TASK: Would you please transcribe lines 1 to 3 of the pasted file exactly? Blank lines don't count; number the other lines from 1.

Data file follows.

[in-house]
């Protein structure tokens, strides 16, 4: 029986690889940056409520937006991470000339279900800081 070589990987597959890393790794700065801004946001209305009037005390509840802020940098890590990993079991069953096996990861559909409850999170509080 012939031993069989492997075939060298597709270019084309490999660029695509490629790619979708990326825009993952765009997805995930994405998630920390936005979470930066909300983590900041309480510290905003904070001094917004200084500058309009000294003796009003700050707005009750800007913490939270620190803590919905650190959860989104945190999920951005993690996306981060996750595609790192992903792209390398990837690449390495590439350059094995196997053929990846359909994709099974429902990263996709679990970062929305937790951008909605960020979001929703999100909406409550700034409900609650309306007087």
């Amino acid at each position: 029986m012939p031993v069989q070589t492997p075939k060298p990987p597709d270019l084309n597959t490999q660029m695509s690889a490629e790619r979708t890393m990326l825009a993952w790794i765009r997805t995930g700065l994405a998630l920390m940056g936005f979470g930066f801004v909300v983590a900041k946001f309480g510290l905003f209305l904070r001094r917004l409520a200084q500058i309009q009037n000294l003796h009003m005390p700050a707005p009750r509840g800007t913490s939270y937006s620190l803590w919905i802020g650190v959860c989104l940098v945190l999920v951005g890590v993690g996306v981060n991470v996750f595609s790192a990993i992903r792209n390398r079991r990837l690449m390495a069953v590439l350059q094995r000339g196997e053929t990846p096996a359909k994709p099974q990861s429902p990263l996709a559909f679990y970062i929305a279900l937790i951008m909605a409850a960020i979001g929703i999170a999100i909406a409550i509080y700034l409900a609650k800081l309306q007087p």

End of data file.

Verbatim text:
[in-house]
């Protein structure tokens, strides 16, 4: 029986690889940056409520937006991470000339279900800081 070589990987597959890393790794700065801004946001209305009037005390509840802020940098890590990993079991069953096996990861559909409850999170509080 012939031993069989492997075939060298597709270019084309490999660029695509490629790619979708990326825009993952765009997805995930994405998630920390936005979470930066909300983590900041309480510290905003904070001094917004200084500058309009000294003796009003700050707005009750800007913490939270620190803590919905650190959860989104945190999920951005993690996306981060996750595609790192992903792209390398990837690449390495590439350059094995196997053929990846359909994709099974429902990263996709679990970062929305937790951008909605960020979001929703999100909406409550700034409900609650309306007087």
């Amino acid at each position: 029986m012939p031993v069989q070589t492997p075939k060298p990987p597709d270019l084309n597959t490999q660029m695509s690889a490629e790619r979708t890393m990326l825009a993952w790794i765009r997805t995930g700065l994405a998630l920390m940056g936005f979470g930066f801004v909300v983590a900041k946001f309480g510290l905003f209305l904070r001094r917004l409520a200084q500058i309009q009037n000294l003796h009003m005390p700050a707005p009750r509840g800007t913490s939270y937006s620190l803590w919905i802020g650190v959860c989104l940098v945190l999920v951005g890590v993690g996306v981060n991470v996750f595609s790192a990993i992903r792209n390398r079991r990837l690449m390495a069953v590439l350059q094995r000339g196997e053929t990846p096996a359909k994709p099974q990861s429902p990263l996709a559909f679990y970062i929305a279900l937790i951008m909605a409850a960020i979001g929703i999170a999100i909406a409550i509080y700034l409900a609650k800081l309306q007087p």